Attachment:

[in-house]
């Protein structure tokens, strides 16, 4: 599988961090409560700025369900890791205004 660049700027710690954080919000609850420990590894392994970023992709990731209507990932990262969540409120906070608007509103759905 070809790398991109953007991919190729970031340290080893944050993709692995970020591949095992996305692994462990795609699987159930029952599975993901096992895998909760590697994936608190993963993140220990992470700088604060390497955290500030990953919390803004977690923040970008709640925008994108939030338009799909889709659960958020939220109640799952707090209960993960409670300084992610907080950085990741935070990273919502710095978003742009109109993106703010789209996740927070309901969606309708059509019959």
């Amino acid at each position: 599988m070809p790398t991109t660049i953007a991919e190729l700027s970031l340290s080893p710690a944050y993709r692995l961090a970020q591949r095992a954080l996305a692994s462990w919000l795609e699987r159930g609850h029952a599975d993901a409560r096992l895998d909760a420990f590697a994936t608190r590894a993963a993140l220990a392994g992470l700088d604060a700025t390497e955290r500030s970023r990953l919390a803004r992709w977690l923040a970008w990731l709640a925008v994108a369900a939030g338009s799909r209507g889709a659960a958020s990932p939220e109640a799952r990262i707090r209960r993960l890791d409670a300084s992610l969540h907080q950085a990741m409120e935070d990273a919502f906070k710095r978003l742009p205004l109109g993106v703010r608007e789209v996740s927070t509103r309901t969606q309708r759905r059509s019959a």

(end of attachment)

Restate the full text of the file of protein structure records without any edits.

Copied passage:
[in-house]
């Protein structure tokens, strides 16, 4: 599988961090409560700025369900890791205004 660049700027710690954080919000609850420990590894392994970023992709990731209507990932990262969540409120906070608007509103759905 070809790398991109953007991919190729970031340290080893944050993709692995970020591949095992996305692994462990795609699987159930029952599975993901096992895998909760590697994936608190993963993140220990992470700088604060390497955290500030990953919390803004977690923040970008709640925008994108939030338009799909889709659960958020939220109640799952707090209960993960409670300084992610907080950085990741935070990273919502710095978003742009109109993106703010789209996740927070309901969606309708059509019959």
């Amino acid at each position: 599988m070809p790398t991109t660049i953007a991919e190729l700027s970031l340290s080893p710690a944050y993709r692995l961090a970020q591949r095992a954080l996305a692994s462990w919000l795609e699987r159930g609850h029952a599975d993901a409560r096992l895998d909760a420990f590697a994936t608190r590894a993963a993140l220990a392994g992470l700088d604060a700025t390497e955290r500030s970023r990953l919390a803004r992709w977690l923040a970008w990731l709640a925008v994108a369900a939030g338009s799909r209507g889709a659960a958020s990932p939220e109640a799952r990262i707090r209960r993960l890791d409670a300084s992610l969540h907080q950085a990741m409120e935070d990273a919502f906070k710095r978003l742009p205004l109109g993106v703010r608007e789209v996740s927070t509103r309901t969606q309708r759905r059509s019959a």